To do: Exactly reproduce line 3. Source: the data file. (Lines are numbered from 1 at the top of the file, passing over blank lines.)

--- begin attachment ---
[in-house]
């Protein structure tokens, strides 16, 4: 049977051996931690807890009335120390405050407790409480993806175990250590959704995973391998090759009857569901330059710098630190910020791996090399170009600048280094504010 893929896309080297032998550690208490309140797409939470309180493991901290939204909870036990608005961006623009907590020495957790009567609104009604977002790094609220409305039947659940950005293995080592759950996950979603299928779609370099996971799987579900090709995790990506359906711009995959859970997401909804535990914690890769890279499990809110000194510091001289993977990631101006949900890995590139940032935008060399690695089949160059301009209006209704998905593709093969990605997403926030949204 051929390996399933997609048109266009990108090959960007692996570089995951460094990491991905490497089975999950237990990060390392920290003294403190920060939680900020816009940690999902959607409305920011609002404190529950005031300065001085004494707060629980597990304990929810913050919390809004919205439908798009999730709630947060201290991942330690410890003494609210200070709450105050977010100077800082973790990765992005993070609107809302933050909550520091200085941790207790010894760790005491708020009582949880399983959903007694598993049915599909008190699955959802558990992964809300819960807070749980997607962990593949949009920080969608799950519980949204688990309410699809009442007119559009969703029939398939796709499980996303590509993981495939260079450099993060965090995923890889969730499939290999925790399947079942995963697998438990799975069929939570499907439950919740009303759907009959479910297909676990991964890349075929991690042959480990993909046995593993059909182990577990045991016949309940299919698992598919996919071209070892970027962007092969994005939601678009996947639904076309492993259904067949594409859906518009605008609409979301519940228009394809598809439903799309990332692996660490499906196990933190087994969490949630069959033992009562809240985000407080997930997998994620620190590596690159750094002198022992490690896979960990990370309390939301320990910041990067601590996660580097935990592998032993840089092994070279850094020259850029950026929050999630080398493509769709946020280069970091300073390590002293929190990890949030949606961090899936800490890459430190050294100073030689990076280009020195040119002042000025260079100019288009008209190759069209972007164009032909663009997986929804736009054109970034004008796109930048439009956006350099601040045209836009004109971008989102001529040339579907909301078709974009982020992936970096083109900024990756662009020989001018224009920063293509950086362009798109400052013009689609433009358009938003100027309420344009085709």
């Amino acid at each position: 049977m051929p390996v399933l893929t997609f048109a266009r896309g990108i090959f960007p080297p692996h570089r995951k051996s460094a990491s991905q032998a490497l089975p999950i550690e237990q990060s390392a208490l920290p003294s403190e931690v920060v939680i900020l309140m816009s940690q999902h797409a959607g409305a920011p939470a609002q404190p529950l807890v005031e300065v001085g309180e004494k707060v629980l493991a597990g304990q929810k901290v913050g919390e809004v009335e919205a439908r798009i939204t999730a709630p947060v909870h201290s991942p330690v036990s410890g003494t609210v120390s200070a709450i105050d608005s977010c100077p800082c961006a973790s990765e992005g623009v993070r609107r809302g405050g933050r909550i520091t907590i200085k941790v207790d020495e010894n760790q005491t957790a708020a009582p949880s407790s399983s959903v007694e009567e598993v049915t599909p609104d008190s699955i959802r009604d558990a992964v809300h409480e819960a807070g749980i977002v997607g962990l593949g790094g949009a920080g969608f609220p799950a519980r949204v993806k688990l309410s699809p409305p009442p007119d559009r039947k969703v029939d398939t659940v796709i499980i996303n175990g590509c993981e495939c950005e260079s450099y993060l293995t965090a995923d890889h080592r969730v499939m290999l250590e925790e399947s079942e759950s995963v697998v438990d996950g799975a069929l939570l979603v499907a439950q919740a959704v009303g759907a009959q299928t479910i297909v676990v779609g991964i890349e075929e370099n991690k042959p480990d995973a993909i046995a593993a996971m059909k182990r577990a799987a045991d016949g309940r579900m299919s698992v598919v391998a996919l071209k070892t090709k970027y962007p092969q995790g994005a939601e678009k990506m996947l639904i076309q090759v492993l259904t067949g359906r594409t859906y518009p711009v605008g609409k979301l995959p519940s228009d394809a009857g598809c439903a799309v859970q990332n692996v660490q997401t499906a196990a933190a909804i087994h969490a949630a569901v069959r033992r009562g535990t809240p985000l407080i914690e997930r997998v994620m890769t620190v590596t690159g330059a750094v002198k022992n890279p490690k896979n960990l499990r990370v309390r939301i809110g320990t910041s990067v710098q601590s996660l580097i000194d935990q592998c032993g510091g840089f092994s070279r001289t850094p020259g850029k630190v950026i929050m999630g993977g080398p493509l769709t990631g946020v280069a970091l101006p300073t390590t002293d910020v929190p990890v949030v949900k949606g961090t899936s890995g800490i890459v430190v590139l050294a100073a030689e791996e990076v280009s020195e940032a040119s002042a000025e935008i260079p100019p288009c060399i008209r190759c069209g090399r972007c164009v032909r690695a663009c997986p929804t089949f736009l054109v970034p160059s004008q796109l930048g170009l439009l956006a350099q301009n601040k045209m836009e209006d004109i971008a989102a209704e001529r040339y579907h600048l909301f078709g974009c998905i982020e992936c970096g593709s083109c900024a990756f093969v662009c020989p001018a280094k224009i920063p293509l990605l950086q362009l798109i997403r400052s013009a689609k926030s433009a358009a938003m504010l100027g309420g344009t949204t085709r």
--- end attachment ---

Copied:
């Amino acid at each position: 049977m051929p390996v399933l893929t997609f048109a266009r896309g990108i090959f960007p080297p692996h570089r995951k051996s460094a990491s991905q032998a490497l089975p999950i550690e237990q990060s390392a208490l920290p003294s403190e931690v920060v939680i900020l309140m816009s940690q999902h797409a959607g409305a920011p939470a609002q404190p529950l807890v005031e300065v001085g309180e004494k707060v629980l493991a597990g304990q929810k901290v913050g919390e809004v009335e919205a439908r798009i939204t999730a709630p947060v909870h201290s991942p330690v036990s410890g003494t609210v120390s200070a709450i105050d608005s977010c100077p800082c961006a973790s990765e992005g623009v993070r609107r809302g405050g933050r909550i520091t907590i200085k941790v207790d020495e010894n760790q005491t957790a708020a009582p949880s407790s399983s959903v007694e009567e598993v049915t599909p609104d008190s699955i959802r009604d558990a992964v809300h409480e819960a807070g749980i977002v997607g962990l593949g790094g949009a920080g969608f609220p799950a519980r949204v993806k688990l309410s699809p409305p009442p007119d559009r039947k969703v029939d398939t659940v796709i499980i996303n175990g590509c993981e495939c950005e260079s450099y993060l293995t965090a995923d890889h080592r969730v499939m290999l250590e925790e399947s079942e759950s995963v697998v438990d996950g799975a069929l939570l979603v499907a439950q919740a959704v009303g759907a009959q299928t479910i297909v676990v779609g991964i890349e075929e370099n991690k042959p480990d995973a993909i046995a593993a996971m059909k182990r577990a799987a045991d016949g309940r579900m299919s698992v598919v391998a996919l071209k070892t090709k970027y962007p092969q995790g994005a939601e678009k990506m996947l639904i076309q090759v492993l259904t067949g359906r594409t859906y518009p711009v605008g609409k979301l995959p519940s228009d394809a009857g598809c439903a799309v859970q990332n692996v660490q997401t499906a196990a933190a909804i087994h969490a949630a569901v069959r033992r009562g535990t809240p985000l407080i914690e997930r997998v994620m890769t620190v590596t690159g330059a750094v002198k022992n890279p490690k896979n960990l499990r990370v309390r939301i809110g320990t910041s990067v710098q601590s996660l580097i000194d935990q592998c032993g510091g840089f092994s070279r001289t850094p020259g850029k630190v950026i929050m999630g993977g080398p493509l769709t990631g946020v280069a970091l101006p300073t390590t002293d910020v929190p990890v949030v949900k949606g961090t899936s890995g800490i890459v430190v590139l050294a100073a030689e791996e990076v280009s020195e940032a040119s002042a000025e935008i260079p100019p288009c060399i008209r190759c069209g090399r972007c164009v032909r690695a663009c997986p929804t089949f736009l054109v970034p160059s004008q796109l930048g170009l439009l956006a350099q301009n601040k045209m836009e209006d004109i971008a989102a209704e001529r040339y579907h600048l909301f078709g974009c998905i982020e992936c970096g593709s083109c900024a990756f093969v662009c020989p001018a280094k224009i920063p293509l990605l950086q362009l798109i997403r400052s013009a689609k926030s433009a358009a938003m504010l100027g309420g344009t949204t085709r």